The second column (for modalities where there is convergence of views) 'reflects how far we [members] have advanced on the path to full modalities,' which is 'rather blank,' said the Chair.

He added that this should be treated as a 'rolling document with the objective of filling in the middle column as quickly as possible in the weeks ahead.' He has also indicated that he will be willing to propose language for this column based on informal consensus in the Negotiating Group.

He added, 'however, until there is explicit agreement in the Negotiating Group, this language remains a proposal by the Chair.'

Though he pointed out that members have yet to reach consensus on these issues, some members during the Thursday meeting raised concerns that their views and papers had not been reflected in the Chair's annexed table.

Members of the 'NAMA-11' grouping of developing countries, which includes India, Argentina and Venezuela, complained that the document failed to reflect adequately the textual submissions they have recently made on the formula and paragraph 8 flexibilities.

They had, for example, proposed the need to compare the level of percentage cuts in industrial tariffs that have to be made by the developed and developing countries under the formula, in order that the mandate of 'less than full reciprocity' in tariff commitments can be fulfilled.

Argentina complained that the Chair's text omitted any mention of its paper on the links between NAMA and Agriculture negotiations (Paragraph 24 of the Hong Kong Ministerial Declaration), and also omitted mention of the paper made by the 'NAMA-11'. The Chair replied that these papers were already reported to the last TNC meeting.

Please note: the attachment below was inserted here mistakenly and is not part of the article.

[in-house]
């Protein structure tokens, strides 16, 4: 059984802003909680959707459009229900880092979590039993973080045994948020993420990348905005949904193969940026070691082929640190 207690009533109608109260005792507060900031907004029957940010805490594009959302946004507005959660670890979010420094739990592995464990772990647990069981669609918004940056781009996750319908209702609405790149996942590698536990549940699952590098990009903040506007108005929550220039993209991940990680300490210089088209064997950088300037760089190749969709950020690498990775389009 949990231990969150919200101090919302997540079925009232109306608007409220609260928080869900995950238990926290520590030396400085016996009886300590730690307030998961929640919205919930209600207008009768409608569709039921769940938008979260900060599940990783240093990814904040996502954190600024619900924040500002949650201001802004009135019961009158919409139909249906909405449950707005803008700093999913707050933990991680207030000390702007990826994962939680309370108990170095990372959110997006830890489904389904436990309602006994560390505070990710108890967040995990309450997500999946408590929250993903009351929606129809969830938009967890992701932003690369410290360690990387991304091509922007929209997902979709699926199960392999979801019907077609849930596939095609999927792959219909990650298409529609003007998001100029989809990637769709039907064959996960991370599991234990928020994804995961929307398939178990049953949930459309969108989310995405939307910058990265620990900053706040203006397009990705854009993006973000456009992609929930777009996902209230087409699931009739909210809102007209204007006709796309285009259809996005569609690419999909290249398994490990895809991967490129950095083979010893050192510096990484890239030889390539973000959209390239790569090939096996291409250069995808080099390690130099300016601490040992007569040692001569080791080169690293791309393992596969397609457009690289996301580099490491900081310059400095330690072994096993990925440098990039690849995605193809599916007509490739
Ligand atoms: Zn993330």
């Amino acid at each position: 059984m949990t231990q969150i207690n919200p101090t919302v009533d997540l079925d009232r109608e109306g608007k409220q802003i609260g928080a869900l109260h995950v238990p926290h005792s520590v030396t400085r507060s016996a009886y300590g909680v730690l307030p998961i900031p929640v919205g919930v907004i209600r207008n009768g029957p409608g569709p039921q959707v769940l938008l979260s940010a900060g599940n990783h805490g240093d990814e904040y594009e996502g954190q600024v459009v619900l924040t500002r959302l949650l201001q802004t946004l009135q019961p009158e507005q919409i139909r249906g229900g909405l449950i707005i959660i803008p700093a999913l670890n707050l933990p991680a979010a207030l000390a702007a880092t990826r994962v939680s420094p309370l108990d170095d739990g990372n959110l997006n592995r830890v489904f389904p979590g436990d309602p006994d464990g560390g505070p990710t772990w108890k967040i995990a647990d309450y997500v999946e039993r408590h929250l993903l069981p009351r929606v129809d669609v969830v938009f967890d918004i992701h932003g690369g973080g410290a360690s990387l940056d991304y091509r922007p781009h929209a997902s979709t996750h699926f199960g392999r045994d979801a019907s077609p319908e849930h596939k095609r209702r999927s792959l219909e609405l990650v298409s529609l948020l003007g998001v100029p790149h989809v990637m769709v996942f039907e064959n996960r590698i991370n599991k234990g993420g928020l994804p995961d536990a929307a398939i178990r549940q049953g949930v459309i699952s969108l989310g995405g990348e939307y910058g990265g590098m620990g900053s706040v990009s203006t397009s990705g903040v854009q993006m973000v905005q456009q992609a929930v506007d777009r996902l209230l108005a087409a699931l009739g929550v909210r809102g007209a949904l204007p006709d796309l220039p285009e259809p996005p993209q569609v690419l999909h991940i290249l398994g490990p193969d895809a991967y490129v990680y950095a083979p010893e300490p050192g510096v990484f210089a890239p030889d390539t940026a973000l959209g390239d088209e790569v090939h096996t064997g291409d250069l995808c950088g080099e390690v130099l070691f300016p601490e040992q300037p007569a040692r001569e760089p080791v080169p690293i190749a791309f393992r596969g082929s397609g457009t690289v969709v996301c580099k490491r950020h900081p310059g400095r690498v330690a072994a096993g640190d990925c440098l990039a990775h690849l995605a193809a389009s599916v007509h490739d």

The EC said the Chair's report failed to include its October 2002 proposal that Members agree to deeper cuts for textiles, clothing, and footwear, with a view to bringing these tariffs within a narrow common range as close to zero as possible. This would also require that non-tariff barriers are substantially reduced and all export restrictions on raw materials are removed.

In other comments, China said it was important that developed countries move first to advance the negotiations. India and Egypt said the time is not ripe to start text-based negotiations on the sectoral component. This can be done only after the details of the formula as a core modality had been dealt with.

In relation to the sequencing of the negotiations over the coming 6 weeks, the Chair pointed out that there are two set of issues: one of ambition and the other of exceptions.

The issue of ambition in NAMA can only be resolved in tandem with the issue of ambition in agriculture, said the Chair's report. However, it is not possible to wait for progress there before work in NAMA proceeds, nor could all the issues to be dealt with be left to the end of the negotiations.

'We need to clear the way for the issue of ambition to be resolved - together with agriculture and perhaps ultimately by Ministers - and we need to do this by solving as many other issues as possible,' he reasoned.

The exceptions and outstanding technical issues (which presumably include LDCs, paragraph 6 countries, and the small and vulnerable economies) will be addressed as 'a first priority' while leaving the question of ambition to be resolved as a second step, according to the Chair.

The report lists the following schedule: 1-5 May (plurilateral consultations on exceptions and outstanding issues); 8-19 May (NAMA week focussing on finalizing modalities defining who would be covered by what exception and the level of their contribution); 22-26 May (bilateral and plurilateral consultations on different issues); 29 May-2 June (plurilateral consultations on formula, the mark-up for unbound tariffs and paragraph 8 flexibilities); and 5-16 June (NAMA weeks focussed on finalizing modalities defining the level of ambition).